Gold Award GirlsThe following entry was written by Nicolette Newton about her Gold Award project-- a hands-on booklet to help children experience nature--and how she accomplished it. Keep reading to find out her motivation to stick with Girl Scouting through the years and the impact it has made in her life.
I started as a Daisy, at age five, not knowing at the time that Girl Scouts would have taken the course it did.
At first, Girl Scouts was all about earning badges, being with friends, and having fun, but then it became more; it was more about learning and growing. This was around the time that many girls were dropping out and saying it wasn’t cool, but I made my decision to stay. I remember reading an article in the newspaper about three close friends who earned their Gold Awards, which is so rare. I also remember thinking how cool it would be to stay in Girl Scouts and be as happy as they were in that picture. That was my “aha!” moment and my reason to stick with it. I think that was one of the first big decisions I made in life.
I chose to focus my Gold Award project at Candlelight Ranch because they have been an inspiration to me. CLR aids special needs and at-risk children, focuses heavily on the importance of the outdoors, and represents conservation in many of their projects.
My father is a member of the advisory committee for Candlelight Ranch and I have done many service camps at the Ranch, so the location was an obvious choice. Choosing my Gold Award project was another step along the path of my passion for helping others. It was a monumental goal, which I pursued enthusiastically. I’m also really handy with a computer and designing, so I wanted to pick a project that I could be very successful at.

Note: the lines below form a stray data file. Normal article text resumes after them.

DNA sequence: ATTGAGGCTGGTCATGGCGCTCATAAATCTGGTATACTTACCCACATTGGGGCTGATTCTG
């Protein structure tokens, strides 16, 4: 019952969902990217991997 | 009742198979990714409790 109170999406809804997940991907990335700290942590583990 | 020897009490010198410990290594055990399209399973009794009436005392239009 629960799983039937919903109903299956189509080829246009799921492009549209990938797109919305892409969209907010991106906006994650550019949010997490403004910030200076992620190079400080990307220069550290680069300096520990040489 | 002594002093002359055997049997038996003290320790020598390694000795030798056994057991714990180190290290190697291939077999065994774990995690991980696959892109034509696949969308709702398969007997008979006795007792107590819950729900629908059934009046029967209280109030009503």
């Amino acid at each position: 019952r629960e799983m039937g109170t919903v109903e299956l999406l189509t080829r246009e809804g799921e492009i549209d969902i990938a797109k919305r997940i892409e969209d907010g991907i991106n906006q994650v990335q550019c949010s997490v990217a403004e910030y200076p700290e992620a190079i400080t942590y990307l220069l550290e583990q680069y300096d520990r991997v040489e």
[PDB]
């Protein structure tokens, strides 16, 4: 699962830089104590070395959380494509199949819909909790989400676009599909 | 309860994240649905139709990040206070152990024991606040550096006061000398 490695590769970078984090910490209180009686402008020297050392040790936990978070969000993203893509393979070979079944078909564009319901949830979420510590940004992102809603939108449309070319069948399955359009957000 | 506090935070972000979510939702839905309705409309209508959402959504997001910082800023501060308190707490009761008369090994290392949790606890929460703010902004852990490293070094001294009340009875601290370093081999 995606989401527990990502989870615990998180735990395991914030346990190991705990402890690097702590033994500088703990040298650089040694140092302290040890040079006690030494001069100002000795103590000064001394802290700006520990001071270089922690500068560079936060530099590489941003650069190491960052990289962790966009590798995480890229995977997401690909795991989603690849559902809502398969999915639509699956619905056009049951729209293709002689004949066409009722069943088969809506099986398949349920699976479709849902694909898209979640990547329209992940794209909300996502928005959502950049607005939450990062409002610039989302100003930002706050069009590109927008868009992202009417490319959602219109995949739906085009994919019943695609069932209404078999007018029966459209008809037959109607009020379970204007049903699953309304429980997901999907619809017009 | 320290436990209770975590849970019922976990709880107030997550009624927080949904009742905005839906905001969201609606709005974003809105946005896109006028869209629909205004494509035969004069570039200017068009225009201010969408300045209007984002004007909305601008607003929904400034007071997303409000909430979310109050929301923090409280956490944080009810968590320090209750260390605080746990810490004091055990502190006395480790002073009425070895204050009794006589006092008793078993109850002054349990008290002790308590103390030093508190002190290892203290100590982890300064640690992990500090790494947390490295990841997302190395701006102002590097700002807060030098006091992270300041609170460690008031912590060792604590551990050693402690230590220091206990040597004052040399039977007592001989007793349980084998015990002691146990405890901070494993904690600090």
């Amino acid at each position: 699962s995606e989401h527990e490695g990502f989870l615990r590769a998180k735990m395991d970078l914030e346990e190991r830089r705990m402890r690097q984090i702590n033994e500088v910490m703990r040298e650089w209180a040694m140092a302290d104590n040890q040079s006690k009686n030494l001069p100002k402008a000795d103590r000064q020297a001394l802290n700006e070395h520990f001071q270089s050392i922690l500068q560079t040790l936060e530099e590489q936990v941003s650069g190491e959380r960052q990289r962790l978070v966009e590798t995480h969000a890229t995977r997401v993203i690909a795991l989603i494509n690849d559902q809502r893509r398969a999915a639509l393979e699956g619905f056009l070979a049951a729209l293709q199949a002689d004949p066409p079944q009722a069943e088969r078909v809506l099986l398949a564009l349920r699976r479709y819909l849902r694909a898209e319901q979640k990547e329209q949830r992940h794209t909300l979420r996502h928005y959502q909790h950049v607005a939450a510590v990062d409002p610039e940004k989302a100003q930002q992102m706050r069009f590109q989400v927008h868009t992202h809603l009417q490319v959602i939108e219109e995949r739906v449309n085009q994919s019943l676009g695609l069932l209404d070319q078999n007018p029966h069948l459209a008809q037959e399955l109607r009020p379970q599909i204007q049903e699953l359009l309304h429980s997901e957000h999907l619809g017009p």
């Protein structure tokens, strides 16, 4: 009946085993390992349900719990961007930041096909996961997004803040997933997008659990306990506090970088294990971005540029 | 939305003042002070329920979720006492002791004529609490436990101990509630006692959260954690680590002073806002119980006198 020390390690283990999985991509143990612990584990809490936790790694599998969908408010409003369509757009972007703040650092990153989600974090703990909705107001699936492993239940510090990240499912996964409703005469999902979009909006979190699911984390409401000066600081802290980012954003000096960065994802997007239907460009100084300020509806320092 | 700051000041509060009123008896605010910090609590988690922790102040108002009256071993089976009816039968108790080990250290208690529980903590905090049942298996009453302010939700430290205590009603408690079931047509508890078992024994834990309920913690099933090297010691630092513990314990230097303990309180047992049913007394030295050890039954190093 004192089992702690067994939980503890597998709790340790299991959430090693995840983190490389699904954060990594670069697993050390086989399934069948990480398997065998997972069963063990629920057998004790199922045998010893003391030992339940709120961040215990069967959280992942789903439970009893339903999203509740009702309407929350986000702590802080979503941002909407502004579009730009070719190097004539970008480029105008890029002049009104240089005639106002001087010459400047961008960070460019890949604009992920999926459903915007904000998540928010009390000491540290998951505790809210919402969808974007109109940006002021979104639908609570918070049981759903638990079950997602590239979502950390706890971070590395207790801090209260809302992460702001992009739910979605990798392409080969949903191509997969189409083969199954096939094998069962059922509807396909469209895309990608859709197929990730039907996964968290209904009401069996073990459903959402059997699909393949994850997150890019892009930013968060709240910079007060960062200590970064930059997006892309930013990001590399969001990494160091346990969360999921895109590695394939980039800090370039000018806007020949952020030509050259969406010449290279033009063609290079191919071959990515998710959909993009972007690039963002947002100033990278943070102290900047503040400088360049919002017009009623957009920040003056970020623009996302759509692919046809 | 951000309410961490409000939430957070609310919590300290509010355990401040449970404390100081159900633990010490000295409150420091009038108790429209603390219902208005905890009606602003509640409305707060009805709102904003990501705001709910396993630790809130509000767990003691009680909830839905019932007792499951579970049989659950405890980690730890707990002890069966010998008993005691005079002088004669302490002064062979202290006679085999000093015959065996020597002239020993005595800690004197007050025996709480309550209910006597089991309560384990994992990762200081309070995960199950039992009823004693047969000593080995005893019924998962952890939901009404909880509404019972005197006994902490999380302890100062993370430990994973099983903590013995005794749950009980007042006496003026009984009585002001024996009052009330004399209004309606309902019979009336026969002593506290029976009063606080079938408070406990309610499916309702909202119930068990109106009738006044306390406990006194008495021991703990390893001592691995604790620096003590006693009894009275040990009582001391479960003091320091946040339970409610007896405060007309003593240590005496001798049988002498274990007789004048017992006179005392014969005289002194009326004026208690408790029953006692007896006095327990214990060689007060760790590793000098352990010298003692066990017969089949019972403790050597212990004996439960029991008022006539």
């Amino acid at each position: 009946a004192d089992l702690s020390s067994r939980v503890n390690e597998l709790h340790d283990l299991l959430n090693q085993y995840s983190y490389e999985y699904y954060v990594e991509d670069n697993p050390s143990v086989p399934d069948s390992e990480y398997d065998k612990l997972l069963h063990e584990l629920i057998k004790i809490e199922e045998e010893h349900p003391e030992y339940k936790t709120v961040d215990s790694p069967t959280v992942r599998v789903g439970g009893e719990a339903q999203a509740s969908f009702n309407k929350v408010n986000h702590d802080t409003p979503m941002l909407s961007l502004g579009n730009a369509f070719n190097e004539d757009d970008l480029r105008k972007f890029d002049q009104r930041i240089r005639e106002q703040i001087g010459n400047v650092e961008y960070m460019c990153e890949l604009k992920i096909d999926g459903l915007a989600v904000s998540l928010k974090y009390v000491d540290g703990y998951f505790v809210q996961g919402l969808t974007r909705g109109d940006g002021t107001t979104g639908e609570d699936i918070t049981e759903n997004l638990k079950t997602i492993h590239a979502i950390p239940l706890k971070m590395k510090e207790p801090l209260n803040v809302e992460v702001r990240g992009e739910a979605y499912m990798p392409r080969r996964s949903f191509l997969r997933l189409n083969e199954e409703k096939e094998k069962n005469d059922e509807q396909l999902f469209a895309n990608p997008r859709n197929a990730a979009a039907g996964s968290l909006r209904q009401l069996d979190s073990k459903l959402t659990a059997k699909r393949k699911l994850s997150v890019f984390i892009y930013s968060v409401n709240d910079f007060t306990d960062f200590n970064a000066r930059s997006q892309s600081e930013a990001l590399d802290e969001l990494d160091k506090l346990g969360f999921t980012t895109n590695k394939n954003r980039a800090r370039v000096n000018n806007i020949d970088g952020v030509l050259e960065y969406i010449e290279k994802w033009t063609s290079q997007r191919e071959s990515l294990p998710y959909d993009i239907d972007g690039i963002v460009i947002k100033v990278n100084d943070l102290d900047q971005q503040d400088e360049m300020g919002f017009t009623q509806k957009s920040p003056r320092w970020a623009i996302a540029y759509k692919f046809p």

My goal was to create a hands-on booklet that helps children learn and experience nature. My goals were definitely met.
I was faced with many challenges. My main obstacle was time management. It was my senior year when I focused on this project and time management was very difficult for me. One day, I spread all my notes out, organized layouts and buckled down. It was a very exciting and rewarding experience and I became very passionate about the outcome.
I’m glad I stuck with Girl Scouts for the adventure, fun times, learning experiences, and the discoveries I made about myself. I am so proud of having reached my goal, and completing my Gold Award. Not only did it enrich my past, but it will greatly impact my future. Being a Gold Award recipient is an honor and is well respected by colleges, employers, family and peers. It will open up opportunities, which would not have been accessible before. I believe this was a factor in my acceptance to Baylor University, where I am a freshman majoring in Graphic Design.
I remember the days when I was selling cookies at Randall’s, going on campouts, wrapping presents at Brown Santa, designing and selling t-shirts, hosting a father/daughter dance, and so much more. It was a whirlwind of adventures and I wouldn’t take the experience back for anything.
Advice I have for girls seeking their Gold Award is to have fun! Pursuing the Gold Award is a very rewarding and challenging experience. Keep in mind that organization, time management, budget and contacts are all important aspects of attaining a successful project. Most importantly, always believe in yourself, and just like the Olympic athletes, “Go for the Gold!”